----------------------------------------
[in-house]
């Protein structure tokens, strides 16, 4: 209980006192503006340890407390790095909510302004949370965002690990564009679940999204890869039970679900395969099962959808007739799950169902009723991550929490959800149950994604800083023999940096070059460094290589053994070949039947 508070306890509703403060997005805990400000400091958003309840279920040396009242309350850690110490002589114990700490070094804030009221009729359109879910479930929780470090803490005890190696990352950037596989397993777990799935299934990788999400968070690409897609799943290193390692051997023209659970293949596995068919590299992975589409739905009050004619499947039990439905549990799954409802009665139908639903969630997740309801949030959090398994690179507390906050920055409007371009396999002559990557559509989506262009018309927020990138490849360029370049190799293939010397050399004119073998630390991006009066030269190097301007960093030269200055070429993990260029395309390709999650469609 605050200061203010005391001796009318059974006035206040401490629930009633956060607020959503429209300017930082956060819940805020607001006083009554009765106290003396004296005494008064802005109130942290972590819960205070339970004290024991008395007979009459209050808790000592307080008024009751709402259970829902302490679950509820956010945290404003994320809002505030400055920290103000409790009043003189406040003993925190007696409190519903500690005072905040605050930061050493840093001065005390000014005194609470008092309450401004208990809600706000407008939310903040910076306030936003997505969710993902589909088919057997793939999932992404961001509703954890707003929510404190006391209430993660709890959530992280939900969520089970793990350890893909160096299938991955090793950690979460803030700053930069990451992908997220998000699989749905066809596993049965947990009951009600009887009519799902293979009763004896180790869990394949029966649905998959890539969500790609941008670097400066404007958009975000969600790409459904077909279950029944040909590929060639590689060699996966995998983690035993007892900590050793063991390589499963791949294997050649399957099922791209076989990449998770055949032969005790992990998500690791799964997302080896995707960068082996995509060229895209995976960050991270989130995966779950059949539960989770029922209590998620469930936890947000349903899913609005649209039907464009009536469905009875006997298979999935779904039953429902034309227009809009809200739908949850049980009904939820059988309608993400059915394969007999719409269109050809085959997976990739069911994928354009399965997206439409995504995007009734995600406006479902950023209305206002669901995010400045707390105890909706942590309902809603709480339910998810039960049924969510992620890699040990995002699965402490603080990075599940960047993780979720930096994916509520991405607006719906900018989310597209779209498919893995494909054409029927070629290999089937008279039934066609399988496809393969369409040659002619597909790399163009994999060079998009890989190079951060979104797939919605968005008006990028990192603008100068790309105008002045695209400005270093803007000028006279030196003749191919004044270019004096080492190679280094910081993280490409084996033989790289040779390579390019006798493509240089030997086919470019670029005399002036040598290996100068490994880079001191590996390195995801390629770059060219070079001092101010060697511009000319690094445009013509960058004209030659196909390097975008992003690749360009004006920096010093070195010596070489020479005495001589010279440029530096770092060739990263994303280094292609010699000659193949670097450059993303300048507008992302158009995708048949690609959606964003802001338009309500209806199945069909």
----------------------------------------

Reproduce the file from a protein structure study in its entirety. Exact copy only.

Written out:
[in-house]
């Protein structure tokens, strides 16, 4: 209980006192503006340890407390790095909510302004949370965002690990564009679940999204890869039970679900395969099962959808007739799950169902009723991550929490959800149950994604800083023999940096070059460094290589053994070949039947 508070306890509703403060997005805990400000400091958003309840279920040396009242309350850690110490002589114990700490070094804030009221009729359109879910479930929780470090803490005890190696990352950037596989397993777990799935299934990788999400968070690409897609799943290193390692051997023209659970293949596995068919590299992975589409739905009050004619499947039990439905549990799954409802009665139908639903969630997740309801949030959090398994690179507390906050920055409007371009396999002559990557559509989506262009018309927020990138490849360029370049190799293939010397050399004119073998630390991006009066030269190097301007960093030269200055070429993990260029395309390709999650469609 605050200061203010005391001796009318059974006035206040401490629930009633956060607020959503429209300017930082956060819940805020607001006083009554009765106290003396004296005494008064802005109130942290972590819960205070339970004290024991008395007979009459209050808790000592307080008024009751709402259970829902302490679950509820956010945290404003994320809002505030400055920290103000409790009043003189406040003993925190007696409190519903500690005072905040605050930061050493840093001065005390000014005194609470008092309450401004208990809600706000407008939310903040910076306030936003997505969710993902589909088919057997793939999932992404961001509703954890707003929510404190006391209430993660709890959530992280939900969520089970793990350890893909160096299938991955090793950690979460803030700053930069990451992908997220998000699989749905066809596993049965947990009951009600009887009519799902293979009763004896180790869990394949029966649905998959890539969500790609941008670097400066404007958009975000969600790409459904077909279950029944040909590929060639590689060699996966995998983690035993007892900590050793063991390589499963791949294997050649399957099922791209076989990449998770055949032969005790992990998500690791799964997302080896995707960068082996995509060229895209995976960050991270989130995966779950059949539960989770029922209590998620469930936890947000349903899913609005649209039907464009009536469905009875006997298979999935779904039953429902034309227009809009809200739908949850049980009904939820059988309608993400059915394969007999719409269109050809085959997976990739069911994928354009399965997206439409995504995007009734995600406006479902950023209305206002669901995010400045707390105890909706942590309902809603709480339910998810039960049924969510992620890699040990995002699965402490603080990075599940960047993780979720930096994916509520991405607006719906900018989310597209779209498919893995494909054409029927070629290999089937008279039934066609399988496809393969369409040659002619597909790399163009994999060079998009890989190079951060979104797939919605968005008006990028990192603008100068790309105008002045695209400005270093803007000028006279030196003749191919004044270019004096080492190679280094910081993280490409084996033989790289040779390579390019006798493509240089030997086919470019670029005399002036040598290996100068490994880079001191590996390195995801390629770059060219070079001092101010060697511009000319690094445009013509960058004209030659196909390097975008992003690749360009004006920096010093070195010596070489020479005495001589010279440029530096770092060739990263994303280094292609010699000659193949670097450059993303300048507008992302158009995708048949690609959606964003802001338009309500209806199945069909």